• Reuters


Australia has urged legislators to take a more cautious approach in backing China’s pursuit of “legitimate interests” and stay alert to the motives guiding its investments, in a briefing book published by the nonpartisan parliamentary library.

Authored by government officials and distributed ahead of Tuesday’s opening of parliament, the booklet raises concerns that “creating a Eurasia-wide, China-led bloc to counter the United States” is the long-term aim of China’s “One Belt, One Road” project, including its investments in northern Australia.

“Some see this initiative as a profound challenge to the current global political and economic status quo,” a parliamentary library researcher wrote in the book, designed to guide lawmakers on issues likely to come before them.

“Australia needs to adopt a more economically and strategically prudent attitude in determining how the Australia-China economic relationship is to further develop.”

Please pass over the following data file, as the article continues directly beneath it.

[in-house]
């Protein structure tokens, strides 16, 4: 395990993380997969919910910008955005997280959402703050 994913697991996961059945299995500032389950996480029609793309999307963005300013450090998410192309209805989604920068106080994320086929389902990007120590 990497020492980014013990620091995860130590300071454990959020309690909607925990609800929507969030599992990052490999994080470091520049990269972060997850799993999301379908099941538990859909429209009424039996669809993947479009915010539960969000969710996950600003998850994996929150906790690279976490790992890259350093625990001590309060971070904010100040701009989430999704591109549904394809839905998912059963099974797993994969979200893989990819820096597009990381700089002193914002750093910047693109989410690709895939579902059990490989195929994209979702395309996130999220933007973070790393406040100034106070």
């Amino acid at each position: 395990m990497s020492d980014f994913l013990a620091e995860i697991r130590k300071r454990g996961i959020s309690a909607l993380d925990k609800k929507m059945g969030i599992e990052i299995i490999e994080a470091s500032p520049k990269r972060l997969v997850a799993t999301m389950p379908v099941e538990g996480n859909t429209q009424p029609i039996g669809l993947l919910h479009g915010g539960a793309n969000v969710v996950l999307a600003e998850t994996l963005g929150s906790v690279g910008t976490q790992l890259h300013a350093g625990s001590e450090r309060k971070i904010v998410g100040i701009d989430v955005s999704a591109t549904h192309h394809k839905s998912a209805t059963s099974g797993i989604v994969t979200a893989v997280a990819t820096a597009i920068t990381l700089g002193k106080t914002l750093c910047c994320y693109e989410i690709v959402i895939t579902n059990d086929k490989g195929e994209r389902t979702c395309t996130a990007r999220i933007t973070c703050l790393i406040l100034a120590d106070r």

The caution comes after Treasurer Scott Morrison this month blocked the sale of electricity network Ausgrid to China and Hong Kong buyers, citing undefined national security concerns.

That followed his rejection of a Chinese consortium’s bid for Australia’s largest pastoral holding, S. Kidman & Co.

The 205-page briefing book is being handed out to members of parliament ahead of the first session after the July 2 election.

China is Australia’s largest trading partner and a large source of foreign investment, spending $11.1 billion on Australian assets, mostly property, in 2015, accounting and advisory firm KPMG and the University of Sydney have said.

However, a decision to lease a commercial and military port in northern Australia to a Chinese firm last year raised concerns in the United States.

The parliamentary booklet sets out China’s “broader uses” for its growing economic influence.

“China’s rise and pursuit of its ‘legitimate interests’ have been supported by successive Australian governments,” it said.

“A key question emerging from China’s recent actions in the South China Sea is where do these ‘legitimate interests’ begin and end — do they include the establishment of ‘spheres of influence’?”

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